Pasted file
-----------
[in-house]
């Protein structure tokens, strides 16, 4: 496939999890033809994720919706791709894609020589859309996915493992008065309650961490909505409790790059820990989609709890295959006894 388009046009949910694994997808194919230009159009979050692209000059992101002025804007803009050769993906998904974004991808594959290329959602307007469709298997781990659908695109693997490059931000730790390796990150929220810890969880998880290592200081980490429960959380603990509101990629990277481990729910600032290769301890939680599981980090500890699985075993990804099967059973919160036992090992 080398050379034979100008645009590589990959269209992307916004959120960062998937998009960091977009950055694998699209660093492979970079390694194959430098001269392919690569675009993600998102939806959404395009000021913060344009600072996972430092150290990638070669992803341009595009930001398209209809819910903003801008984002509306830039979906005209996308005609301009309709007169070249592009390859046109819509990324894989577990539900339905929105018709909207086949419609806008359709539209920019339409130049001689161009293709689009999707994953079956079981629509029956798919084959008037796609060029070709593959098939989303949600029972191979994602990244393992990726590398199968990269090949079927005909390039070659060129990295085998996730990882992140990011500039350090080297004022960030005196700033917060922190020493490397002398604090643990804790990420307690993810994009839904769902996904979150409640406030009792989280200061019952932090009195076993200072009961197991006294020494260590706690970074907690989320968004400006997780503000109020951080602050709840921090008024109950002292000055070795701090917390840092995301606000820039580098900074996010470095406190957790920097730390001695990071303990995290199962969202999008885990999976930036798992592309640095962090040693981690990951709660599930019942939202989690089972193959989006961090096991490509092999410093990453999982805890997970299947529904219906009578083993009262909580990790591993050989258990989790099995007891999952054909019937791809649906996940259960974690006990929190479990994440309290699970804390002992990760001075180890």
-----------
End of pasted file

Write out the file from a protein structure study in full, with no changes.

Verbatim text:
[in-house]
């Protein structure tokens, strides 16, 4: 496939999890033809994720919706791709894609020589859309996915493992008065309650961490909505409790790059820990989609709890295959006894 388009046009949910694994997808194919230009159009979050692209000059992101002025804007803009050769993906998904974004991808594959290329959602307007469709298997781990659908695109693997490059931000730790390796990150929220810890969880998880290592200081980490429960959380603990509101990629990277481990729910600032290769301890939680599981980090500890699985075993990804099967059973919160036992090992 080398050379034979100008645009590589990959269209992307916004959120960062998937998009960091977009950055694998699209660093492979970079390694194959430098001269392919690569675009993600998102939806959404395009000021913060344009600072996972430092150290990638070669992803341009595009930001398209209809819910903003801008984002509306830039979906005209996308005609301009309709007169070249592009390859046109819509990324894989577990539900339905929105018709909207086949419609806008359709539209920019339409130049001689161009293709689009999707994953079956079981629509029956798919084959008037796609060029070709593959098939989303949600029972191979994602990244393992990726590398199968990269090949079927005909390039070659060129990295085998996730990882992140990011500039350090080297004022960030005196700033917060922190020493490397002398604090643990804790990420307690993810994009839904769902996904979150409640406030009792989280200061019952932090009195076993200072009961197991006294020494260590706690970074907690989320968004400006997780503000109020951080602050709840921090008024109950002292000055070795701090917390840092995301606000820039580098900074996010470095406190957790920097730390001695990071303990995290199962969202999008885990999976930036798992592309640095962090040693981690990951709660599930019942939202989690089972193959989006961090096991490509092999410093990453999982805890997970299947529904219906009578083993009262909580990790591993050989258990989790099995007891999952054909019937791809649906996940259960974690006990929190479990994440309290699970804390002992990760001075180890």